Developing Better Incident Response Policies

Harrison Hunter

CTO at MaestroQA



As we became a more enterprise-focused company, we realized that we have to support higher levels of uptime and ensure greater performance guarantees for our customers. At the same time, the number of people contributing to a codebase was increasing, which consequently implied an increased number of changes. Therefore, we had to make sure that the new layer of changes won’t result in instability and a more significant number of issues for our customers.

Actions taken

The two biggest areas to make improvements and hence make a significant impact on our incident response policies were centered around automation of testing and on-call scheduling.

Automated testing

For starters, we added automation to the process in several places. We already had some unit testing, UI, and click-through testing, but we put a lot more emphasis on testing as such and hired a team to expand the level of automated and end to end testing for an increased number of changes. We particularly expanded testing to include load tests; we didn’t just test under a small load and for the existing size of our customers, but we tested under a large load projecting the future size of our customer base. By doing so, we would catch issues before going into production and thus prevent incidents from happening.

We also added automated status check-ins and tied our tools together. By linking tools together, we ensured that our health checks, database, and server metrics were altering us in the right places. All information was piped into Slack or email, which allowed people to respond quickly to issues and set up a diagnosis in no time with monitors that would be in alarm when things would get wrong. When an alert would be triggered, we would get an indication that something was not working someplace rather than going to each place to check.


To ensure that our policies could be efficiently implemented, we established clear points of contact and communication mechanisms by adding on-call rotation planning, scheduling, and alerting. That required a change that was both cultural and process-related.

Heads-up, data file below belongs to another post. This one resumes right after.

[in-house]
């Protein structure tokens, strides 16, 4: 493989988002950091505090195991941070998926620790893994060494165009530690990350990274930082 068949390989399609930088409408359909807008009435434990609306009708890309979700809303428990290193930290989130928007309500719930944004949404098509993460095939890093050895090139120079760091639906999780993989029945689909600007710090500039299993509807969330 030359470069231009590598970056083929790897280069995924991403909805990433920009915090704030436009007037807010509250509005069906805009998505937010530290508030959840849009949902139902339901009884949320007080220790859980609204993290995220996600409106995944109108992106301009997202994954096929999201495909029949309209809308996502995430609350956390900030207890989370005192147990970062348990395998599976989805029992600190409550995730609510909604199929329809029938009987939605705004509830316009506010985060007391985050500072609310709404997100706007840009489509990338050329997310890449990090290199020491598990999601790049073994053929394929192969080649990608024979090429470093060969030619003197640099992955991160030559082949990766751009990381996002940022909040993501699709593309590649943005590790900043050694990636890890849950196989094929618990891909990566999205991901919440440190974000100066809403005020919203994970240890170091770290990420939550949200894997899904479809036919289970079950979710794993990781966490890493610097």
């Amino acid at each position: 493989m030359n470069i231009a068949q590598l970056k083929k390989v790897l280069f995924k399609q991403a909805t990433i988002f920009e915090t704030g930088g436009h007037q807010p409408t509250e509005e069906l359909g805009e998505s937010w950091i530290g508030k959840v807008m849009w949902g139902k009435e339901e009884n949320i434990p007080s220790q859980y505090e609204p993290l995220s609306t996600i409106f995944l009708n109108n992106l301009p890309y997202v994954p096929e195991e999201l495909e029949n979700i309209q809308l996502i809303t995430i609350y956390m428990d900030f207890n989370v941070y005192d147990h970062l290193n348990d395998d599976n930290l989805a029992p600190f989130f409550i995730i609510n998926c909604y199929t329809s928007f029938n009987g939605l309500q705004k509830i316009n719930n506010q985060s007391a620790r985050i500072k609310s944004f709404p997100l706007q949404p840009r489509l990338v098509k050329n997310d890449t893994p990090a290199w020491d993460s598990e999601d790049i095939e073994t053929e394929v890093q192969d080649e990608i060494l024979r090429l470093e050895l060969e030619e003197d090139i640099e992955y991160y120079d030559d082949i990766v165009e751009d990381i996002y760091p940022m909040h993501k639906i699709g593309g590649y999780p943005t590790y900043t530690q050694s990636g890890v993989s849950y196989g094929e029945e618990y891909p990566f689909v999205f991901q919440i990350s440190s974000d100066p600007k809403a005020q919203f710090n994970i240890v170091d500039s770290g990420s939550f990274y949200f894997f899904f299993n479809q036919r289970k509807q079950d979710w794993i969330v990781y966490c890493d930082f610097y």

We didn’t merely create an on-call schedule and informed people when they would be on call. We created a checklist for people to go through and ensured that everyone had access to all the tools and systems. Also, we set up clear expectations for doing testing incident response, which helped with the cultural aspect of the change.

While this is still a work in progress, we noticed significant improvements. For example, we redefined incidents and created dedicated places for communication. We also organized communication around the incident response playbook that we compiled. Consequently, clear communication resulted in the faster resolution of issues.

Lessons learned

  • Ensure end-to-end testing, not only the regular one but also for a projected scale that will generate a significant load.
  • Make sure that your alerting system is all piped into one place and that all communication is happening there. You should also have a unified view of alerts across the system to be able to respond quickly.
  • When you create an on-call schedule, make sure you also create a checklist for everyone going on call to be comfortable and all set tool- and access-wise. Make sure to refresh those regularly since processes are changing over time, and people should feel comfortable and have access at all times. Also, develop a detailed playbook for people who should be able to apply the right investigation and mitigation techniques in the heat of the moment.

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Harrison Hunter

CTO at MaestroQA


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